Since taking office, Raisi has overseen 522 public executions – double the previous year – including, for the first time, 21 women and seven minors. More than 100 prisoners are currently awaiting amputation or blinding under the regime’s draconian law of Qisas (an “eye for an eye”).

“This hardline conservative government in Iran reflected a time of profound crisis. It was hoped by ultra conservatives that Raisi’s election would galvanise the country against the perceived US threat. This has not happened,” said Anastasia Chisholm, Middle East analyst for Sibylline strategic risk group

“The rise in protests is significant, but they lack central organisation and the prospect for regime change remains distant.”

There is little chance of Iran being meaningfully bailed out by Russia and China, however.

“The strength of the Iran-China relationship is often exaggerated. Beijing is dealing with its own economic problems right now and the last thing it needs, were it to significantly increase aid to Tehran, is a sanctions fall out from the US which would come at a greater cost to China,” said Chisholm

While relations with Moscow are closer this, too, could change.

“Russia is also sanctioned, and this has led to Tehran being in direct competition with Moscow to sell its oil to China. China prefers Russian oil because of its discounted prices that Iran cannot afford to offer ,” said Perez-Shakdam

“In the next year or two I can see Iran and Russia becoming strategic rivals, particularly in Syria and Afghanistan.”

Iran may also resume activities in the Strait of Hormuz, where blocking of international transit may lead to another energy crisis, and even the targeting of water supplies in Sudan and Egypt intended to spark a mass migration crisis.”

In the meantime, Iran continues to be a world master at hostage diplomacy.

As the Islamic Republic becomes more insecure about its status, its willingness to embark on extreme acts to quell opponents around the world increases.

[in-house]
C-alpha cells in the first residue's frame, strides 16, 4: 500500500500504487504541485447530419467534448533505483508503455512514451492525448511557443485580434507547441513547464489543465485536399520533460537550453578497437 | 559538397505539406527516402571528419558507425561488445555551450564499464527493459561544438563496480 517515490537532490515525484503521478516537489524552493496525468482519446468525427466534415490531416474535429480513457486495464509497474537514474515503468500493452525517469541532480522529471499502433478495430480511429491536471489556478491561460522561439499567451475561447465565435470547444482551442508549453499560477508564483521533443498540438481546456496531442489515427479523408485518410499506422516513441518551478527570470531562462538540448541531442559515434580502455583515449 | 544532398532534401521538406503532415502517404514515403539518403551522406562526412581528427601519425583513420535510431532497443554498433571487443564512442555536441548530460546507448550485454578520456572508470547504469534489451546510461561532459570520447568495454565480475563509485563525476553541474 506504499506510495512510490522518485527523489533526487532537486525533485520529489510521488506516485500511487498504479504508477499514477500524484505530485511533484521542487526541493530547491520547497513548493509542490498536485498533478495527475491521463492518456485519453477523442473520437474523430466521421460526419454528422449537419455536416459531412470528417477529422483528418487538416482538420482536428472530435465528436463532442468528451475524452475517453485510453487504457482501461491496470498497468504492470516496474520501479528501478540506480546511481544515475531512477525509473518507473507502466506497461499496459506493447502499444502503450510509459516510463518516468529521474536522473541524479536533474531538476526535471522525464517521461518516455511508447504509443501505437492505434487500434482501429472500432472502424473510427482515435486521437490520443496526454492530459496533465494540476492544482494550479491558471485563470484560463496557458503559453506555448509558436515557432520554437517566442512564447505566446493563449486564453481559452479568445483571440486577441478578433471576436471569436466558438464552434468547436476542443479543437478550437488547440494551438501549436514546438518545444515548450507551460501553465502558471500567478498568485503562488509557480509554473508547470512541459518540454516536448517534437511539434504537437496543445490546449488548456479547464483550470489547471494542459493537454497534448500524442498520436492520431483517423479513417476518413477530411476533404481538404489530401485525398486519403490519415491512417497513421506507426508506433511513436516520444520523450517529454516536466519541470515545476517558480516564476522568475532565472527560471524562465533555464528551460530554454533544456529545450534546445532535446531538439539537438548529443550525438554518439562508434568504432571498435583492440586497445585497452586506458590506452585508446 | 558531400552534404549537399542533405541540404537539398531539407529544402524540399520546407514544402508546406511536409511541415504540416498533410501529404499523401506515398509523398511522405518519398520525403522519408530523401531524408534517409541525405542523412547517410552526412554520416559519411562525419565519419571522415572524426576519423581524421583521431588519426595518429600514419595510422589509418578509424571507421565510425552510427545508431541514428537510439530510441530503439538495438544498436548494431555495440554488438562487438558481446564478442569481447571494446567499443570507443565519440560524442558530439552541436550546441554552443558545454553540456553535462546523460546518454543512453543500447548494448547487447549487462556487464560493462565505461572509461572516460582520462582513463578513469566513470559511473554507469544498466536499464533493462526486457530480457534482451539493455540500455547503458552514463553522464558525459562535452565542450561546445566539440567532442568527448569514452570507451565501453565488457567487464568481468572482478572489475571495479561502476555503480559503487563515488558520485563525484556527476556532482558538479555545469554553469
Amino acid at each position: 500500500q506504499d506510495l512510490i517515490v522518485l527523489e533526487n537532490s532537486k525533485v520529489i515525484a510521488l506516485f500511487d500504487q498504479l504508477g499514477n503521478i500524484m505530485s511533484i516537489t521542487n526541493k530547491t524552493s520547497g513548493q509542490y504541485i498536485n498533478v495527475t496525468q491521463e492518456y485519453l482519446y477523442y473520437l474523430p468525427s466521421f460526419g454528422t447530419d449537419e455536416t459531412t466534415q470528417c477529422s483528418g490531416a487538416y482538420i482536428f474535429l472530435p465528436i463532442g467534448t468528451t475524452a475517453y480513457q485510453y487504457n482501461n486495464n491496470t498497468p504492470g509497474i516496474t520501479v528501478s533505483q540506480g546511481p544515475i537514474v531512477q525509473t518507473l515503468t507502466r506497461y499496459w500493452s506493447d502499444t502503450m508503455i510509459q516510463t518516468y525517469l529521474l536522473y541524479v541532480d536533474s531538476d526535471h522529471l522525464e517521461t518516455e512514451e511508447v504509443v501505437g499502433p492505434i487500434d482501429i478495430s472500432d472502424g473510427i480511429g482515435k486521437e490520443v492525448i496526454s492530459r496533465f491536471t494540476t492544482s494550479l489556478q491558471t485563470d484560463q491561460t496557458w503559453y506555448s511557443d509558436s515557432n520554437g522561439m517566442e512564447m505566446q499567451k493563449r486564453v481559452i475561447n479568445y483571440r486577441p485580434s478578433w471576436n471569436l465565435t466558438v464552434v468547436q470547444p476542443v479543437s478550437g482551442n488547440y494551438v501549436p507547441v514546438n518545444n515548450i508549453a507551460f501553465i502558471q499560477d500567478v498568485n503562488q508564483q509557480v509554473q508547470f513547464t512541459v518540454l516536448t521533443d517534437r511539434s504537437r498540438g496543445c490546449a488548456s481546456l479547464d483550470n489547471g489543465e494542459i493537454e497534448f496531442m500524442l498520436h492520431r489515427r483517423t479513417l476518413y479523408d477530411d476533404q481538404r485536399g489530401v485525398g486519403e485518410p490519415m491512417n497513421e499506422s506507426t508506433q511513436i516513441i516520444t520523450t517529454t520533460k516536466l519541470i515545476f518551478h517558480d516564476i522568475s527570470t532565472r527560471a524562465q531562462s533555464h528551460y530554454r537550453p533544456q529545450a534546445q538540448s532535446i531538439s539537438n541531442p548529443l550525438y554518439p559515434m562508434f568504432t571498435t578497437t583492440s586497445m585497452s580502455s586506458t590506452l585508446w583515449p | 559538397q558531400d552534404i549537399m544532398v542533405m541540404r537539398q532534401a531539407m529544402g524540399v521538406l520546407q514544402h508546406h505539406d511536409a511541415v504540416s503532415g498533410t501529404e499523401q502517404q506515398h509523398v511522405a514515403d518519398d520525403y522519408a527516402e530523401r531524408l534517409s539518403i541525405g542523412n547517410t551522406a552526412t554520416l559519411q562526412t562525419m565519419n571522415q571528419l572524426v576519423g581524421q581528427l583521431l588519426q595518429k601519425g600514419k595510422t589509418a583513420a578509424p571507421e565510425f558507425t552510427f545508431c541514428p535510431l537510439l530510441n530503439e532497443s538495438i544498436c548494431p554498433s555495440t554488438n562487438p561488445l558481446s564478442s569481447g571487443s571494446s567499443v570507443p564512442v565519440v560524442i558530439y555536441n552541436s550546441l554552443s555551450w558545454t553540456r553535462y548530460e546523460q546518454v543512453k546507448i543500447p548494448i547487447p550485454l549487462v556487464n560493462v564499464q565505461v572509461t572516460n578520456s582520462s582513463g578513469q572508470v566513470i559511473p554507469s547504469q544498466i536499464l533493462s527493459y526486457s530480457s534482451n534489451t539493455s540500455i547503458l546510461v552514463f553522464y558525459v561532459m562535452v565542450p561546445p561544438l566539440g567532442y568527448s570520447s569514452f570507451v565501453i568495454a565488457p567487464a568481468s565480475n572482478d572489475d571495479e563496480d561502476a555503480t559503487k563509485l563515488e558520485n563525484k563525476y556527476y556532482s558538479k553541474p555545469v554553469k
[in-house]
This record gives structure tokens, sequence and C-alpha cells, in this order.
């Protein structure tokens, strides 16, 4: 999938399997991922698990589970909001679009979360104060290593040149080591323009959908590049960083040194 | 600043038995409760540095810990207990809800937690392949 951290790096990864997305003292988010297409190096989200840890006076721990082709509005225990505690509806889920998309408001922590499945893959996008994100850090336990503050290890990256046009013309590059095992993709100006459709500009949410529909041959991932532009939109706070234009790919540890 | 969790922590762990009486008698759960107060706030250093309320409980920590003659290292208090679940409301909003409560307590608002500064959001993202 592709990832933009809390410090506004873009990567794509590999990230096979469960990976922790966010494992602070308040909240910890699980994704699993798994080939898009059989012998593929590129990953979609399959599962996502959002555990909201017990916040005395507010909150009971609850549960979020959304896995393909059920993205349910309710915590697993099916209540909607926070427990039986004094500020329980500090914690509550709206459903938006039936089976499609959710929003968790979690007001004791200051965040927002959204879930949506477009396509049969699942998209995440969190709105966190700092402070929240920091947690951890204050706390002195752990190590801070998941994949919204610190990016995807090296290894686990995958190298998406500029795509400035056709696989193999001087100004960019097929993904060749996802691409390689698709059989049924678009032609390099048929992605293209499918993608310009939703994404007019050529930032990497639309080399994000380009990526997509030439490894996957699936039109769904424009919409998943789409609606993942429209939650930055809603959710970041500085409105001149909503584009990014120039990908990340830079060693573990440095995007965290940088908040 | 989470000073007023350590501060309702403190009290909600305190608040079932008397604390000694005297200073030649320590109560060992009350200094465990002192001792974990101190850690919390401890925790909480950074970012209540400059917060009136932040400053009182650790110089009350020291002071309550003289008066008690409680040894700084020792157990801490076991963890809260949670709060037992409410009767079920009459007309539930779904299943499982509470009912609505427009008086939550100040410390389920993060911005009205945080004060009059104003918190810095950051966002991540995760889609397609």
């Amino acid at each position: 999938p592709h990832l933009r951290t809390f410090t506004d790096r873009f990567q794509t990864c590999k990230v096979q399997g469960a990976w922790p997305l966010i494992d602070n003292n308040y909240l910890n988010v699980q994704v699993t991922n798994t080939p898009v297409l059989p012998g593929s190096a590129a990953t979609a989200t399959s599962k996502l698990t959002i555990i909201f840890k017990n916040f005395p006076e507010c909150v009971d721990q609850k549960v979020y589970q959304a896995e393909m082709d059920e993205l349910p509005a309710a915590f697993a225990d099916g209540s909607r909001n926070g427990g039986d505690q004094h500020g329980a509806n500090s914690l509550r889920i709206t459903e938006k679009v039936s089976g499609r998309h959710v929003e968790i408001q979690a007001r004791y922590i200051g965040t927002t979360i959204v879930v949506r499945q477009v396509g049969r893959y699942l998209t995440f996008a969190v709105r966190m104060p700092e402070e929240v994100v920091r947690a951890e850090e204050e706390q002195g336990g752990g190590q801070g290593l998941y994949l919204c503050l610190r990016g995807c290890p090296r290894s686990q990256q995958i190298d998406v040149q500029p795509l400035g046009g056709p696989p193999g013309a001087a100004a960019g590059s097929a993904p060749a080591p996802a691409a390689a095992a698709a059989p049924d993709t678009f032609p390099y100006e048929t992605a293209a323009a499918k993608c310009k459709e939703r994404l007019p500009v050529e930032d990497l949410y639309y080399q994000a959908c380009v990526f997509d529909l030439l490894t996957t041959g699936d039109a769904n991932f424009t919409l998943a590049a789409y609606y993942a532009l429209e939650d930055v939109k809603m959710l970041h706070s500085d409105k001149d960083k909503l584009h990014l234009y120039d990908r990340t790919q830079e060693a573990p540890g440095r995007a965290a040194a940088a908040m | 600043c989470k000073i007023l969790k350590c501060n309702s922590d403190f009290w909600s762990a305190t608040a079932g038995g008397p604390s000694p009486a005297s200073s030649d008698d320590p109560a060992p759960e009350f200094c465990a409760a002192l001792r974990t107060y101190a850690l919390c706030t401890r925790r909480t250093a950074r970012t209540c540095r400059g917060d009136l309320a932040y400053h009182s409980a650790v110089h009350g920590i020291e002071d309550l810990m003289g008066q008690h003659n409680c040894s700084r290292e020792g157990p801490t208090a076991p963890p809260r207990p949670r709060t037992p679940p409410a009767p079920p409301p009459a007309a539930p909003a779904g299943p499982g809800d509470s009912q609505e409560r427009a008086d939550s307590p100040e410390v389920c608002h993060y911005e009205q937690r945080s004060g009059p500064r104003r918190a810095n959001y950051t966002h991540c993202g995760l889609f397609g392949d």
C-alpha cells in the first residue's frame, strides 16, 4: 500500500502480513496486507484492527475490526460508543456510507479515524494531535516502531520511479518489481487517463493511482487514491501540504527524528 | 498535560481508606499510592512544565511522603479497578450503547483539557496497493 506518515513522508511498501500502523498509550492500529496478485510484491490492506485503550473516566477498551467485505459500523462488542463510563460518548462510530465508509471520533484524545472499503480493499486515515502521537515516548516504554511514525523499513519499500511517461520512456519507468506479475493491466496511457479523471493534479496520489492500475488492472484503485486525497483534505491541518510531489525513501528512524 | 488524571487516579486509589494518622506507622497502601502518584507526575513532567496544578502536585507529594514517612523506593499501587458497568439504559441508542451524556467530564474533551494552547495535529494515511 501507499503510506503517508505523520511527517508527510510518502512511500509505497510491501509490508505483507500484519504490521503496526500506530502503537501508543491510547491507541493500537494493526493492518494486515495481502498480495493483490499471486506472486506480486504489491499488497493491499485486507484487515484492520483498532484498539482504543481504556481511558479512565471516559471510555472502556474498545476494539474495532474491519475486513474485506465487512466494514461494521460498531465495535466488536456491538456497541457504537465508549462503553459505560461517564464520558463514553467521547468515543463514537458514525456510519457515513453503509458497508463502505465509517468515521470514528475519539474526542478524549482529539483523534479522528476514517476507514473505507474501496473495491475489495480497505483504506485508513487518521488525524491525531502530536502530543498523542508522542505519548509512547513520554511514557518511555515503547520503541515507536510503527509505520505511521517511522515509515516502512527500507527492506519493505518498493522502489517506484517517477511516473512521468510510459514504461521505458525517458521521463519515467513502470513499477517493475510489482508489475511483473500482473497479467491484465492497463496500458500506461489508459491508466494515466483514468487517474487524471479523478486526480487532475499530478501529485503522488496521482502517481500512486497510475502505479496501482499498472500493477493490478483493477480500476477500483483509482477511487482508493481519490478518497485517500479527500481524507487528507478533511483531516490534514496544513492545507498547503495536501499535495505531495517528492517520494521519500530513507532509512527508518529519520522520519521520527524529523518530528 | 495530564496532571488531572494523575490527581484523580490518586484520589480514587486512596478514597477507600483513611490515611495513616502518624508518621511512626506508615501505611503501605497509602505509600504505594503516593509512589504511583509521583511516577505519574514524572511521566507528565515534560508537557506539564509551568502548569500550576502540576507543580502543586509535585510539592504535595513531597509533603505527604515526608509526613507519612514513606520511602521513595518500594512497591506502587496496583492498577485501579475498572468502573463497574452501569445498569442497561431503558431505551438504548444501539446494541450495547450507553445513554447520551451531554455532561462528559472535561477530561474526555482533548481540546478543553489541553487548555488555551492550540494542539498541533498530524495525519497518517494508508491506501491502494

Last year, Iran’s European spy chief Assadollah Assadi was jailed or 20 years by a judge in Antwerp for his role in organising a 2018 terror plot targeting the NCRI’s annual Free Iran conference.

The NCRI is considered to be the political arm of Mujahideen-e-Khalq (MEK), a dissident group that backs the overthrow of the Islamic Republic.

Had Assadi, 50 – officially a diplomat attached to Iran’s embassy in Vienna – succeeded, hundreds of supporters, including women, children and a group of British MPs who had gathered for the conference in Paris, would have been killed.

Yet just last week Belgium’s government attempted to sign a prisoner swap treaty with Tehran which would have seen Assadi serve the rest of this sentence in Iran, where he would undoubtedly have been released the moment he landed at Imam Khomeini International Airport.

At least two Belgian citizens, including aid worker Olivier Vandecasteele, are currently languishing along with scores of other European citizens in Tehran’s notorious Evin prison as the country continues to pursue its policy of hostage diplomacy.

It is little wonder, then, that Iran continues to feel emboldened – as shown by the forced cancellation of the NCRI’s 2022 conference last month following credible evidence by the CIA of yet another state-sponsored terror plot.

Speaking last night Shahin Gobadi, a member of NCRI’s Foreign Affairs Committee, said: “As the regime becomes more desperate, it will react more frantically and resort to more executions, terrorism outside Iran, and intensify its drive to acquire nuclear weapons.

“The West must abandon any notion of appeasing the regime and adopt a firm policy by imposing tougher sanctions on the regime and recognising the Iranian people’s right to resistance and regime change. “